As the Affordable Care Act rolls out more information each day regarding its coverage, the public is learning more and more about what it does and doesn’t cover. Some of the latest news are aiming at disputing Pediatric Dental Care Insurance.
Dental Insurance for Kids
Pediatric Dental Insurance was included in the Affordable Care Act as one of the 10 “essential health benefits” the new health insurance plans are to include starting in 2014. When looking at the type of coverage the Pediatric Dental plans, they must include basic services such as preventative care of teeth cleaning and X-rays and fillings.
Many children will be covered insurance wise with dental care through Medicaid, some health insurance exchanges, and through employer-sponsored insurance.
Dental Plans Separate from Health Plans
Within the Affordable Care Act there is a glitch that is stopping the option of many children from having any dental care insurance. The law in itself requires insurance companies to offer pediatric dental care, but unless it is offered exclusively in a bundle package with healthcare, parents are not obligated to purchase the insurance. What is happening is that many insurance companies have decided to not offer it together with the health plan and it is now found as an alternative plan, making it unenforceable under the Affordable Care Act leaving millions of children without pediatric dental care.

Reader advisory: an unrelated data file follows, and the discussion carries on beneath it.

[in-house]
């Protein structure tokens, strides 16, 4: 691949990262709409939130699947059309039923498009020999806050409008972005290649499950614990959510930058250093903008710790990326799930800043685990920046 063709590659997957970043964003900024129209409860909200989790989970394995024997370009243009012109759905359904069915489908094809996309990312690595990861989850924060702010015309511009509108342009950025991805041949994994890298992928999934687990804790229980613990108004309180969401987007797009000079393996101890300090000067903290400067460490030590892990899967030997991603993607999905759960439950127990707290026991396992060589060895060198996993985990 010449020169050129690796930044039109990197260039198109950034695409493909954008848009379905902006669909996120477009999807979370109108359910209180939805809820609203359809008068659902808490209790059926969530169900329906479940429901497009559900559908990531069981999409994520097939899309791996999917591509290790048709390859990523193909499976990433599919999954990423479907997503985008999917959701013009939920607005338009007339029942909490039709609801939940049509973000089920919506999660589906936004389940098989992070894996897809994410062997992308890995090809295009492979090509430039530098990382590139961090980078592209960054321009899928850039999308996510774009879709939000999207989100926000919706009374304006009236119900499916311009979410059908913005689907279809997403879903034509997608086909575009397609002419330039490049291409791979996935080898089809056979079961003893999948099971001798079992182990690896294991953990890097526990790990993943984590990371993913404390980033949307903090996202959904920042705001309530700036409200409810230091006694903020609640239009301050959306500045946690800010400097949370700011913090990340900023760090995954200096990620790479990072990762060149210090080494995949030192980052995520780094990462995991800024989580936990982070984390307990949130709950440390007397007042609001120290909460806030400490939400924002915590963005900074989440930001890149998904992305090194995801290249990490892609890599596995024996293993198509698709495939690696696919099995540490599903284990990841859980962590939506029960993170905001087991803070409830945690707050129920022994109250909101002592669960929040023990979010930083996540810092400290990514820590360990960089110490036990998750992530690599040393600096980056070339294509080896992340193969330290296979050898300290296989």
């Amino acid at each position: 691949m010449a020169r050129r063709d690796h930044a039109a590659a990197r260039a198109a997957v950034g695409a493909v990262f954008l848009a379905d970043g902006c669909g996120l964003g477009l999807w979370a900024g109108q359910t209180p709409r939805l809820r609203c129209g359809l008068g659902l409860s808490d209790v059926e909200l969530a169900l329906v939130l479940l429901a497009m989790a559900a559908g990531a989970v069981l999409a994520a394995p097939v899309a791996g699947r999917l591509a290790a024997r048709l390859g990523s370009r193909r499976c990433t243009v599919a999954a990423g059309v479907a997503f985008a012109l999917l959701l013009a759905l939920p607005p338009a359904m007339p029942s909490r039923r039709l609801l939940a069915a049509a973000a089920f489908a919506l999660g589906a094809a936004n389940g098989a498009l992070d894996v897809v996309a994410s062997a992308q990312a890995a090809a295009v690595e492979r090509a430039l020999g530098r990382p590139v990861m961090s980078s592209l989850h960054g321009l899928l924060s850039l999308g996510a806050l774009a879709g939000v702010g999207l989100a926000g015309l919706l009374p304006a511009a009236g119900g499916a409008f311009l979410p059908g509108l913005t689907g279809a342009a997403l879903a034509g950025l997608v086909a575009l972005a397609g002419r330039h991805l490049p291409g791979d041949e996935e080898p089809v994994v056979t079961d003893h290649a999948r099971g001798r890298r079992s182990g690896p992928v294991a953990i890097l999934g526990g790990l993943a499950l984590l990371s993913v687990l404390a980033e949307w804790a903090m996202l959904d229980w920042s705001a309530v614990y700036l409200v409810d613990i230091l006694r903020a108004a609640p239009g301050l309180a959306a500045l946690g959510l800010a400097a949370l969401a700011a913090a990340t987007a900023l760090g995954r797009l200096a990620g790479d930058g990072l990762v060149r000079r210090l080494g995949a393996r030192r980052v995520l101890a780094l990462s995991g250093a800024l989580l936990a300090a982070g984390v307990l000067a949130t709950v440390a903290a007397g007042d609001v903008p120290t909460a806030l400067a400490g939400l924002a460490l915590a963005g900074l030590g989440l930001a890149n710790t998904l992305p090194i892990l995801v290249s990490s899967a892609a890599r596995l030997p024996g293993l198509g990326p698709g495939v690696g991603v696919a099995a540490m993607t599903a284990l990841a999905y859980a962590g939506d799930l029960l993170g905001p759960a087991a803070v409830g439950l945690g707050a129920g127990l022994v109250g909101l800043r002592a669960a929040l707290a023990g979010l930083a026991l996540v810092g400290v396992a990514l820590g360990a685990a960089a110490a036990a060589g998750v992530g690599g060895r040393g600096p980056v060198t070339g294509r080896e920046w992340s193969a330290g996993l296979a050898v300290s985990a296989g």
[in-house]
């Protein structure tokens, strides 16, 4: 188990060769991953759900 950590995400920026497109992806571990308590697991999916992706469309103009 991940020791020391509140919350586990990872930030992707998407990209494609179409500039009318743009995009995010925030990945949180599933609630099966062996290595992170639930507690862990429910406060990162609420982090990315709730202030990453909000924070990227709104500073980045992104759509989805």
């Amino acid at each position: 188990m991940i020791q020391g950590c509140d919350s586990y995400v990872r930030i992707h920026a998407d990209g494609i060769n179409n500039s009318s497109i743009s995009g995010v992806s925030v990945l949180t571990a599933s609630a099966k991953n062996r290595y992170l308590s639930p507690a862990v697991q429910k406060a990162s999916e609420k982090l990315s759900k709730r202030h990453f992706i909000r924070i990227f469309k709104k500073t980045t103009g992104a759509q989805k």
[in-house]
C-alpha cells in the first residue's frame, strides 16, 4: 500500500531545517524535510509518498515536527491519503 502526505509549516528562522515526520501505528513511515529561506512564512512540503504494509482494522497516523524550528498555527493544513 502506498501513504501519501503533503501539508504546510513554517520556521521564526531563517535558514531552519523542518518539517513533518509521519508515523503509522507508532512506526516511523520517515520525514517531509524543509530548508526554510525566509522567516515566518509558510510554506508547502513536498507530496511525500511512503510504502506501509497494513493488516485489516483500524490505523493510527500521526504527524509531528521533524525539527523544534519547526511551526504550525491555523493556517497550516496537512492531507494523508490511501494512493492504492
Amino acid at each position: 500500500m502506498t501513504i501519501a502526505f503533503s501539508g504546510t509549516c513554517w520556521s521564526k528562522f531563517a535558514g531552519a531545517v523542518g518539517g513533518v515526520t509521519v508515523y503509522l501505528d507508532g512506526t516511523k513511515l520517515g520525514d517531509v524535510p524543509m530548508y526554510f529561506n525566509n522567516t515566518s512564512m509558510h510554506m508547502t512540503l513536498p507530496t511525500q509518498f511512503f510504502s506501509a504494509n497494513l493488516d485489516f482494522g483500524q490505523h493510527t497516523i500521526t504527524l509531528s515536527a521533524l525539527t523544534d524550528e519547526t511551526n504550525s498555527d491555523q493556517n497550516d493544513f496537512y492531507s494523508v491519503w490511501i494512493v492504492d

Pediatric Dental Insurance not Affordable Under the Affordable Care Act
Many families qualify to receive tax credit for the Health Insurance Plan, but are finding out that pediatric care, unless it is bundled with the health insurance, it is not covered under the tax credit. These families are receiving tax credit for their health insurance because they cannot afford the full payment. This means that they cannot afford to add any pediatric dental care to cover any of their children’s dental care needs. This leaving out millions of children without dental care.
Dental Care for Children is Essential
When considering pediatric care we are not looking at some kind of optional sickness that can affect children. Dental decay is very much a reality among children and is cause for serious illness produced from such. It is the most common childhood disease.
Dental Care is Part of Healthcare
Pediatric dental healthcare should not be made separate under the Affordable Care Act. All health insurance should be made to bundle this care for children making it truly affordable with the tax subsidy. If the government is truly looking into providing healthcare for children they should not leave out pediatric dental care as it is the most common childhood disease. Many company are using this separation of dental insurance plan loophole to not cover children dental healthcareand leaving them suffering from serious tooth decay.
If pediatric dental care is among the list of 10 “essential health benefits” the government needs to stop the health insurance companies from not including this benefit within the health insurance bundle. This would allow then many families to afford dental care for their children by having it under the tax subsidy.